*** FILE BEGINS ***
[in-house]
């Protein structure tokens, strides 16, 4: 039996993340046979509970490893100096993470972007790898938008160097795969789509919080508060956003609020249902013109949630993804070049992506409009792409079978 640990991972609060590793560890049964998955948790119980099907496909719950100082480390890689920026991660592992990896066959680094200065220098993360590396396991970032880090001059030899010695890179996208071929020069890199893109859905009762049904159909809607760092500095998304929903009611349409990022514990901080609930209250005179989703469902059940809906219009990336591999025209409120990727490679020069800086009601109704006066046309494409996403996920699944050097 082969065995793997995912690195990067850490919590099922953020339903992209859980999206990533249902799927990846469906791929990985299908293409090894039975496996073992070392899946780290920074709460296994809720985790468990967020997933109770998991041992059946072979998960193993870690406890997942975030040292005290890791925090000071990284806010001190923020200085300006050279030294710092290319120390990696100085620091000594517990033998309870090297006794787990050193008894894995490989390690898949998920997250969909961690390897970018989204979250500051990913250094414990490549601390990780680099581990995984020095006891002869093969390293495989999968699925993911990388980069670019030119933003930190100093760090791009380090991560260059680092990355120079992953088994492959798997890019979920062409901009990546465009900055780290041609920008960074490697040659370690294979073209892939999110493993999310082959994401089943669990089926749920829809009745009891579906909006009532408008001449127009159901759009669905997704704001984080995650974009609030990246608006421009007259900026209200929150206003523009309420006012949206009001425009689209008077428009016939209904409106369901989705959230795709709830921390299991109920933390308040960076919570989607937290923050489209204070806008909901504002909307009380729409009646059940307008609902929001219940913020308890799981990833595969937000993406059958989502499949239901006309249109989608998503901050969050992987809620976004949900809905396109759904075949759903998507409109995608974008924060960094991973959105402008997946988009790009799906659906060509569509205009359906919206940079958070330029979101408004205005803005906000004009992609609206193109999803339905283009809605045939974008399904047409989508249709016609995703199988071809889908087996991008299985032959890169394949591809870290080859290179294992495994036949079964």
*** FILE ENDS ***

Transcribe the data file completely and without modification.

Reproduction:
[in-house]
């Protein structure tokens, strides 16, 4: 039996993340046979509970490893100096993470972007790898938008160097795969789509919080508060956003609020249902013109949630993804070049992506409009792409079978 640990991972609060590793560890049964998955948790119980099907496909719950100082480390890689920026991660592992990896066959680094200065220098993360590396396991970032880090001059030899010695890179996208071929020069890199893109859905009762049904159909809607760092500095998304929903009611349409990022514990901080609930209250005179989703469902059940809906219009990336591999025209409120990727490679020069800086009601109704006066046309494409996403996920699944050097 082969065995793997995912690195990067850490919590099922953020339903992209859980999206990533249902799927990846469906791929990985299908293409090894039975496996073992070392899946780290920074709460296994809720985790468990967020997933109770998991041992059946072979998960193993870690406890997942975030040292005290890791925090000071990284806010001190923020200085300006050279030294710092290319120390990696100085620091000594517990033998309870090297006794787990050193008894894995490989390690898949998920997250969909961690390897970018989204979250500051990913250094414990490549601390990780680099581990995984020095006891002869093969390293495989999968699925993911990388980069670019030119933003930190100093760090791009380090991560260059680092990355120079992953088994492959798997890019979920062409901009990546465009900055780290041609920008960074490697040659370690294979073209892939999110493993999310082959994401089943669990089926749920829809009745009891579906909006009532408008001449127009159901759009669905997704704001984080995650974009609030990246608006421009007259900026209200929150206003523009309420006012949206009001425009689209008077428009016939209904409106369901989705959230795709709830921390299991109920933390308040960076919570989607937290923050489209204070806008909901504002909307009380729409009646059940307008609902929001219940913020308890799981990833595969937000993406059958989502499949239901006309249109989608998503901050969050992987809620976004949900809905396109759904075949759903998507409109995608974008924060960094991973959105402008997946988009790009799906659906060509569509205009359906919206940079958070330029979101408004205005803005906000004009992609609206193109999803339905283009809605045939974008399904047409989508249709016609995703199988071809889908087996991008299985032959890169394949591809870290080859290179294992495994036949079964």